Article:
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Muted Voices From The Killing Fields Of Iraq
July 29, 2003
by Carey Roberts

After a four-hour gun battle in Mosul last week, Qusai Hussein lay dead, next to brother Uday. Qusai, 37, was best known for the torture and elimination apparatus that he had operated with cruel efficiency over the years.

Now, families of the victims are trying to pick up the pieces. Literally.

When Sadaam's brutal regime toppled in April, thousands of Iraqis began the grim task of finding their missing loved ones. "Disappearances" is the euphemism that reveals the faint glimmer of hope that remains among the kinfolk of persons who were abducted and likely killed.

According to Amnesty International, hundreds of thousands of Iraqis have simply disappeared since the early 1980s. Despite the varied nationalities and ethnic and religious backgrounds of these victims, almost all of them had one thing in common: they were male.


For example, one Amnesty International report noted that "in August 1983, Iraqi forces arrested some 8,000 men and boys, aged between 8 and 70, from the Barzani clan near Arbil." In another case, "thousands of male members, including minors of those families who were deported to Iran, were arrested and detained."

A 2001 Amnesty report on torture in Iraqi likewise revealed the grim finding that the victims of Sadaam's torture machine were almost always male.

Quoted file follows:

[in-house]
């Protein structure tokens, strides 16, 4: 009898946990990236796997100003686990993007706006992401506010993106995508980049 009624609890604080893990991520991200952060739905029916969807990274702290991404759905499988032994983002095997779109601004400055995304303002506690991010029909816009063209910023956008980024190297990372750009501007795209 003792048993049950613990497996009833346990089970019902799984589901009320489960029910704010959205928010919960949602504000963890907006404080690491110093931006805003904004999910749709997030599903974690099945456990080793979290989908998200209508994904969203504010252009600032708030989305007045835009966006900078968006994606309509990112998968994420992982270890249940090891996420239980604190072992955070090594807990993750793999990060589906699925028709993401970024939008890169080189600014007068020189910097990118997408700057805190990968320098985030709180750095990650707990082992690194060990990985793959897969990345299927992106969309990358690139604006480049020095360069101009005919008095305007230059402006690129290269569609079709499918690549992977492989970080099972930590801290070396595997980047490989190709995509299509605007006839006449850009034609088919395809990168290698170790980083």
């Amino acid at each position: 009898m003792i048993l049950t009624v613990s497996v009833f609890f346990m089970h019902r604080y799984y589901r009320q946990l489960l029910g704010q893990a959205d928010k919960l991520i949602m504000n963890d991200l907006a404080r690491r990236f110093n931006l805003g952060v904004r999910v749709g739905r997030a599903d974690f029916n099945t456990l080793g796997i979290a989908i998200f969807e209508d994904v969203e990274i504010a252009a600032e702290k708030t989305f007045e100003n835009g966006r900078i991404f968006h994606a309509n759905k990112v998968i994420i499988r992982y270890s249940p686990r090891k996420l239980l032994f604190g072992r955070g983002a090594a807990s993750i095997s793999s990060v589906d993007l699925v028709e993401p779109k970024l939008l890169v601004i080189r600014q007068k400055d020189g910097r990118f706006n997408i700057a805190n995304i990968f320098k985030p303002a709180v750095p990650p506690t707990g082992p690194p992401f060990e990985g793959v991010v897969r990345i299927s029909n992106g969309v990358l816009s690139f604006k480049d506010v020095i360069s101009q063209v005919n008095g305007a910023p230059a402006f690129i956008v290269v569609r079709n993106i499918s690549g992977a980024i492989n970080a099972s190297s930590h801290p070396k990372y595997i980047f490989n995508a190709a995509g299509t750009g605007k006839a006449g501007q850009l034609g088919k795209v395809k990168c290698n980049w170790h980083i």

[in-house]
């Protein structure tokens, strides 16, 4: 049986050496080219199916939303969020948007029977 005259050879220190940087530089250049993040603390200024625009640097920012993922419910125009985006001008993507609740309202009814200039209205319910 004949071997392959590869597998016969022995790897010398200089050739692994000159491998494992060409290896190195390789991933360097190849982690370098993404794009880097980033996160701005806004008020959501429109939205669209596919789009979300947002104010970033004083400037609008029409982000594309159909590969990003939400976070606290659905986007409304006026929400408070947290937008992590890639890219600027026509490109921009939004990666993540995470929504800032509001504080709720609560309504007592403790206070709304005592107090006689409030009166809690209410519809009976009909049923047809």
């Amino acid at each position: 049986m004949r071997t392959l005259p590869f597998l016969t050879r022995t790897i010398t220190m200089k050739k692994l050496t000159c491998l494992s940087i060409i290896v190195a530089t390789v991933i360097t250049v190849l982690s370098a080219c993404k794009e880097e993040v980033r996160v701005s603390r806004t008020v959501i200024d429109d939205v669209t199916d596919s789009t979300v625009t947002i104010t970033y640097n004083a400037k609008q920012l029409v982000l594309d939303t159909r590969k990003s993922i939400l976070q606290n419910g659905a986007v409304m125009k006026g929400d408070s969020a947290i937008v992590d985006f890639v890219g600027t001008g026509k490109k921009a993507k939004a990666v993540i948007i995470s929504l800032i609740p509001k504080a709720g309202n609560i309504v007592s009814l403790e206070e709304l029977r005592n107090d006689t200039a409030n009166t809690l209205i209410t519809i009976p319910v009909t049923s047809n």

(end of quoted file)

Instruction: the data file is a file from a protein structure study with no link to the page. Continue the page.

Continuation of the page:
And this past May, Human Rights Watch released a report on The Mass Graves of al-Mahawil. The investigation noted that in 1991, Iraqi forces entered al-Shamali, where, according to one eyewitness account, "They chased and traced all the sons of my tribe." A tally provided by the local authorities revealed, "The vast majority of the victims appear to have been young men from the general area around al-Hilla."

Of the 2,600 bodies discovered near the village of al-Mahawil, it can be estimated that at least 90% of the victims were male. Anyone who doubts that statistic can visit the city squares around the country where grieving wives and mothers have plastered the photographs of the missing.

The point is, these persons were innocent civilians. And male.

So when the topic of gender oppression in Iraq comes up, why do people automatically think of women?

The answer can be found in newspapers like the Washington Post that have run a steady series of one-sided articles over the past two months on the mistreatment of Iraqi women -- but have remained silent on the elimination of innocent civilian men. Other examples of sex bias by the media were documented in a previous essay.

The answer can be found in recent reports from Human Rights Watch that deplore the rape or abduction of 25 women, but fail to ask why some 2,300 boys and men at al-Mahawil were singled out for elimination .

The answer can be found in bizarre statements by government officials like Paula Dobriansky, undersecretary at the State Department, who wrote in the Washington Post on July 2, 2003, "Now our first priority is also of greatest concern to Iraqi women themselves: security for them and their families."

Why the security of men was absent from Dobriansky's list of priorities is anybody's guess.

In a society that prides itself on enlightened concern for fairness and equality, sometimes we must sometimes ask ourselves unsettling questions.

The silent graves in far-away Iraq compel us to ask, Does a person's life count for less because he happens to be male?

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